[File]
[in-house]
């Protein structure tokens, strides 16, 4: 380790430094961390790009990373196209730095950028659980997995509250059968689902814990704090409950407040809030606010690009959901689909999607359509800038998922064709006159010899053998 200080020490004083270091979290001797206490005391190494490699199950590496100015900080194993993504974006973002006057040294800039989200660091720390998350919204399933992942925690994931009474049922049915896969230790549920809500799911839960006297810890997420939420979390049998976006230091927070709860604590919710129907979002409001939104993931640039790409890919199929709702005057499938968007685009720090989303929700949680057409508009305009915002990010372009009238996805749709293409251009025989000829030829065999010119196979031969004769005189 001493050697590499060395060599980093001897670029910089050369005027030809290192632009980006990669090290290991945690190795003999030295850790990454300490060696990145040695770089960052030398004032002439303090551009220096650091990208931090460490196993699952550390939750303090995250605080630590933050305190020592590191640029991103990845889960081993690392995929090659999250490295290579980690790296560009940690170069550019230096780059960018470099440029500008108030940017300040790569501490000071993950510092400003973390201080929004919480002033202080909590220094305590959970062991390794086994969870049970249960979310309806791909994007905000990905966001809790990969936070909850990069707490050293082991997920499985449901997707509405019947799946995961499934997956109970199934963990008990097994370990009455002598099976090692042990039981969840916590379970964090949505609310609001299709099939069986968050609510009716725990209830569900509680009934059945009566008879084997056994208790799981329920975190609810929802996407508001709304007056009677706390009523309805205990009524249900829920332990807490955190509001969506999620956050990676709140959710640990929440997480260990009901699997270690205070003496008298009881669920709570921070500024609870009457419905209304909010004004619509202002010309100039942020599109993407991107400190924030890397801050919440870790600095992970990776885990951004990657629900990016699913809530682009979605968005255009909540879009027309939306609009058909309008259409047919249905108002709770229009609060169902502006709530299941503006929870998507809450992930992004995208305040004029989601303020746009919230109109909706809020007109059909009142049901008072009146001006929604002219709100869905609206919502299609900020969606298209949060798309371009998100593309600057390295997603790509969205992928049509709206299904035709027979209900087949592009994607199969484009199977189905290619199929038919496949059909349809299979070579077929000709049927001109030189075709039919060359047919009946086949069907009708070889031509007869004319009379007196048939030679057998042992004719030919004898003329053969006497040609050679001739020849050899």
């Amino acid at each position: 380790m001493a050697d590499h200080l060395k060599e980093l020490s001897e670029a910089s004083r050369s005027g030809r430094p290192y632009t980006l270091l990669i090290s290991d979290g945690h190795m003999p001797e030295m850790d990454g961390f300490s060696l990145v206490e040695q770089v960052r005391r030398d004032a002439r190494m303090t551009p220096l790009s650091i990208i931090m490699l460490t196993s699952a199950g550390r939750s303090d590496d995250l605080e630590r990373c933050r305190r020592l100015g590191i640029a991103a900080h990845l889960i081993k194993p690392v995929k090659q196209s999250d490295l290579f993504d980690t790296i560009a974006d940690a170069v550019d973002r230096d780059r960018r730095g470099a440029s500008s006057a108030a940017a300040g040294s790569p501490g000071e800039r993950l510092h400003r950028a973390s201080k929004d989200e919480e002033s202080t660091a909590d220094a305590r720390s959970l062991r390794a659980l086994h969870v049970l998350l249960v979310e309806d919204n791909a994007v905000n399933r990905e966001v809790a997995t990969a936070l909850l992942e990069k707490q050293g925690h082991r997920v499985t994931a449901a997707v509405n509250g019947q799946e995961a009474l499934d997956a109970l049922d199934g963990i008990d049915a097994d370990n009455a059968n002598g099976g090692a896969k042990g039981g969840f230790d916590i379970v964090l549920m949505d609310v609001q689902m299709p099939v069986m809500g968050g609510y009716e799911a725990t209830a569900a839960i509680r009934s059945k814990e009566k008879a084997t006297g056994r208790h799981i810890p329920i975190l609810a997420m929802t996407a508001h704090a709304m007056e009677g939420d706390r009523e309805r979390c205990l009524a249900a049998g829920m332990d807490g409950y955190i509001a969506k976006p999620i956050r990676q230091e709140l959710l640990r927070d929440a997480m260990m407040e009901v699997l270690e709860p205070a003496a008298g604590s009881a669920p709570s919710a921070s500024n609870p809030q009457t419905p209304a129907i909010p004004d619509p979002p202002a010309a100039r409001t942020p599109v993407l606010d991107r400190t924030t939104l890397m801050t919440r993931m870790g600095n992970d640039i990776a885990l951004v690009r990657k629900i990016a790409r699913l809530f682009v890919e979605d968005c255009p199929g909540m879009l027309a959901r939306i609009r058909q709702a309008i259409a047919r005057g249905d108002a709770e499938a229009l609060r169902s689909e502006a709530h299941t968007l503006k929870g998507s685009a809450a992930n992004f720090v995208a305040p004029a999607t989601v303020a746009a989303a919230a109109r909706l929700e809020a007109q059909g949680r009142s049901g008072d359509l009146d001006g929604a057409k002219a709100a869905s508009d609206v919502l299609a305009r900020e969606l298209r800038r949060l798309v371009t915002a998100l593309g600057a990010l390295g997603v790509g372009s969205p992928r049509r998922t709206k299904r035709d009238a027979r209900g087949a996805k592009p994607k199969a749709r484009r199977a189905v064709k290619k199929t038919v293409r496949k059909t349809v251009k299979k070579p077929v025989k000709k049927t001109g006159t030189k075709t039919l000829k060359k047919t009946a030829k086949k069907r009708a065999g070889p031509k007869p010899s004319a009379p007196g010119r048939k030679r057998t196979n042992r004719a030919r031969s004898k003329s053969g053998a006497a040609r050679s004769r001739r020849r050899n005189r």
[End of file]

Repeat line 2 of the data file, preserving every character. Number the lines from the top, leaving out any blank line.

């Protein structure tokens, strides 16, 4: 380790430094961390790009990373196209730095950028659980997995509250059968689902814990704090409950407040809030606010690009959901689909999607359509800038998922064709006159010899053998 200080020490004083270091979290001797206490005391190494490699199950590496100015900080194993993504974006973002006057040294800039989200660091720390998350919204399933992942925690994931009474049922049915896969230790549920809500799911839960006297810890997420939420979390049998976006230091927070709860604590919710129907979002409001939104993931640039790409890919199929709702005057499938968007685009720090989303929700949680057409508009305009915002990010372009009238996805749709293409251009025989000829030829065999010119196979031969004769005189 001493050697590499060395060599980093001897670029910089050369005027030809290192632009980006990669090290290991945690190795003999030295850790990454300490060696990145040695770089960052030398004032002439303090551009220096650091990208931090460490196993699952550390939750303090995250605080630590933050305190020592590191640029991103990845889960081993690392995929090659999250490295290579980690790296560009940690170069550019230096780059960018470099440029500008108030940017300040790569501490000071993950510092400003973390201080929004919480002033202080909590220094305590959970062991390794086994969870049970249960979310309806791909994007905000990905966001809790990969936070909850990069707490050293082991997920499985449901997707509405019947799946995961499934997956109970199934963990008990097994370990009455002598099976090692042990039981969840916590379970964090949505609310609001299709099939069986968050609510009716725990209830569900509680009934059945009566008879084997056994208790799981329920975190609810929802996407508001709304007056009677706390009523309805205990009524249900829920332990807490955190509001969506999620956050990676709140959710640990929440997480260990009901699997270690205070003496008298009881669920709570921070500024609870009457419905209304909010004004619509202002010309100039942020599109993407991107400190924030890397801050919440870790600095992970990776885990951004990657629900990016699913809530682009979605968005255009909540879009027309939306609009058909309008259409047919249905108002709770229009609060169902502006709530299941503006929870998507809450992930992004995208305040004029989601303020746009919230109109909706809020007109059909009142049901008072009146001006929604002219709100869905609206919502299609900020969606298209949060798309371009998100593309600057390295997603790509969205992928049509709206299904035709027979209900087949592009994607199969484009199977189905290619199929038919496949059909349809299979070579077929000709049927001109030189075709039919060359047919009946086949069907009708070889031509007869004319009379007196048939030679057998042992004719030919004898003329053969006497040609050679001739020849050899």